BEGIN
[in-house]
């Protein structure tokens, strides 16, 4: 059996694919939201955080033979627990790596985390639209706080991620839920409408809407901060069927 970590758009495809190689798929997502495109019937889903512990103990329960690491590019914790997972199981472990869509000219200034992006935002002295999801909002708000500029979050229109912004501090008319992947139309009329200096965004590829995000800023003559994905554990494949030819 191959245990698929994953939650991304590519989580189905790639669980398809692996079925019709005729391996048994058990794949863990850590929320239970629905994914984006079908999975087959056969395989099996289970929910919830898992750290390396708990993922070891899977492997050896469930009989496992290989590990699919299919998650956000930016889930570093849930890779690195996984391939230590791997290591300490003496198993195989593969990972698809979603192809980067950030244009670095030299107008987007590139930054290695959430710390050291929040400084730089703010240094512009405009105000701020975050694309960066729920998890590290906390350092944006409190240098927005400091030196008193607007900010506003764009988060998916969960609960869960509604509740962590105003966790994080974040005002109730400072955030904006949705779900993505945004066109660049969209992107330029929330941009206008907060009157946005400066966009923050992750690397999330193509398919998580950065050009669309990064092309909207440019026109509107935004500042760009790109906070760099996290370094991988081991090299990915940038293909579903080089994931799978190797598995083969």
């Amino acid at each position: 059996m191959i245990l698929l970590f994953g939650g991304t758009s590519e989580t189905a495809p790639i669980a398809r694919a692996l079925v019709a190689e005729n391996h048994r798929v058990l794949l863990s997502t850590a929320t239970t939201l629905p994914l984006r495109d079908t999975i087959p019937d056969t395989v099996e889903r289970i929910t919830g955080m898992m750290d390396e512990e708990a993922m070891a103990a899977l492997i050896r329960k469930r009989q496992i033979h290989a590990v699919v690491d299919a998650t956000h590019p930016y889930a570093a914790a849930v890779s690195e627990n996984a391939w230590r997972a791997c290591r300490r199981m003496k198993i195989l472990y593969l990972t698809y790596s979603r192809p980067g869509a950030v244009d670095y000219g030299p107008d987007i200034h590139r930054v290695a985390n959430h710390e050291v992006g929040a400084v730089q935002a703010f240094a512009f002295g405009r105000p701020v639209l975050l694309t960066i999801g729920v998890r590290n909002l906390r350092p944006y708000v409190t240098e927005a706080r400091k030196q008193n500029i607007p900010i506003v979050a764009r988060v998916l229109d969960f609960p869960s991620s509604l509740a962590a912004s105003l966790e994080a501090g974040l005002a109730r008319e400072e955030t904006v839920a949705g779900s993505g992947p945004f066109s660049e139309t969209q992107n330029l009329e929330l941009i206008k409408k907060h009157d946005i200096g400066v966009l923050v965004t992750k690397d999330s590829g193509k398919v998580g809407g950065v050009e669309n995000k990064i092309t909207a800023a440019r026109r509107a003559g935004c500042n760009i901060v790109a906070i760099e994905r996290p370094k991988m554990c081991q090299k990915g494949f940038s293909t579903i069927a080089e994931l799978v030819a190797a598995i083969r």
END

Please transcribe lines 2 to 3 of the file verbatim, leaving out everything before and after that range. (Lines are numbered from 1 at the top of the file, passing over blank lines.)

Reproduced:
């Protein structure tokens, strides 16, 4: 059996694919939201955080033979627990790596985390639209706080991620839920409408809407901060069927 970590758009495809190689798929997502495109019937889903512990103990329960690491590019914790997972199981472990869509000219200034992006935002002295999801909002708000500029979050229109912004501090008319992947139309009329200096965004590829995000800023003559994905554990494949030819 191959245990698929994953939650991304590519989580189905790639669980398809692996079925019709005729391996048994058990794949863990850590929320239970629905994914984006079908999975087959056969395989099996289970929910919830898992750290390396708990993922070891899977492997050896469930009989496992290989590990699919299919998650956000930016889930570093849930890779690195996984391939230590791997290591300490003496198993195989593969990972698809979603192809980067950030244009670095030299107008987007590139930054290695959430710390050291929040400084730089703010240094512009405009105000701020975050694309960066729920998890590290906390350092944006409190240098927005400091030196008193607007900010506003764009988060998916969960609960869960509604509740962590105003966790994080974040005002109730400072955030904006949705779900993505945004066109660049969209992107330029929330941009206008907060009157946005400066966009923050992750690397999330193509398919998580950065050009669309990064092309909207440019026109509107935004500042760009790109906070760099996290370094991988081991090299990915940038293909579903080089994931799978190797598995083969």
């Amino acid at each position: 059996m191959i245990l698929l970590f994953g939650g991304t758009s590519e989580t189905a495809p790639i669980a398809r694919a692996l079925v019709a190689e005729n391996h048994r798929v058990l794949l863990s997502t850590a929320t239970t939201l629905p994914l984006r495109d079908t999975i087959p019937d056969t395989v099996e889903r289970i929910t919830g955080m898992m750290d390396e512990e708990a993922m070891a103990a899977l492997i050896r329960k469930r009989q496992i033979h290989a590990v699919v690491d299919a998650t956000h590019p930016y889930a570093a914790a849930v890779s690195e627990n996984a391939w230590r997972a791997c290591r300490r199981m003496k198993i195989l472990y593969l990972t698809y790596s979603r192809p980067g869509a950030v244009d670095y000219g030299p107008d987007i200034h590139r930054v290695a985390n959430h710390e050291v992006g929040a400084v730089q935002a703010f240094a512009f002295g405009r105000p701020v639209l975050l694309t960066i999801g729920v998890r590290n909002l906390r350092p944006y708000v409190t240098e927005a706080r400091k030196q008193n500029i607007p900010i506003v979050a764009r988060v998916l229109d969960f609960p869960s991620s509604l509740a962590a912004s105003l966790e994080a501090g974040l005002a109730r008319e400072e955030t904006v839920a949705g779900s993505g992947p945004f066109s660049e139309t969209q992107n330029l009329e929330l941009i206008k409408k907060h009157d946005i200096g400066v966009l923050v965004t992750k690397d999330s590829g193509k398919v998580g809407g950065v050009e669309n995000k990064i092309t909207a800023a440019r026109r509107a003559g935004c500042n760009i901060v790109a906070i760099e994905r996290p370094k991988m554990c081991q090299k990915g494949f940038s293909t579903i069927a080089e994931l799978v030819a190797a598995i083969r």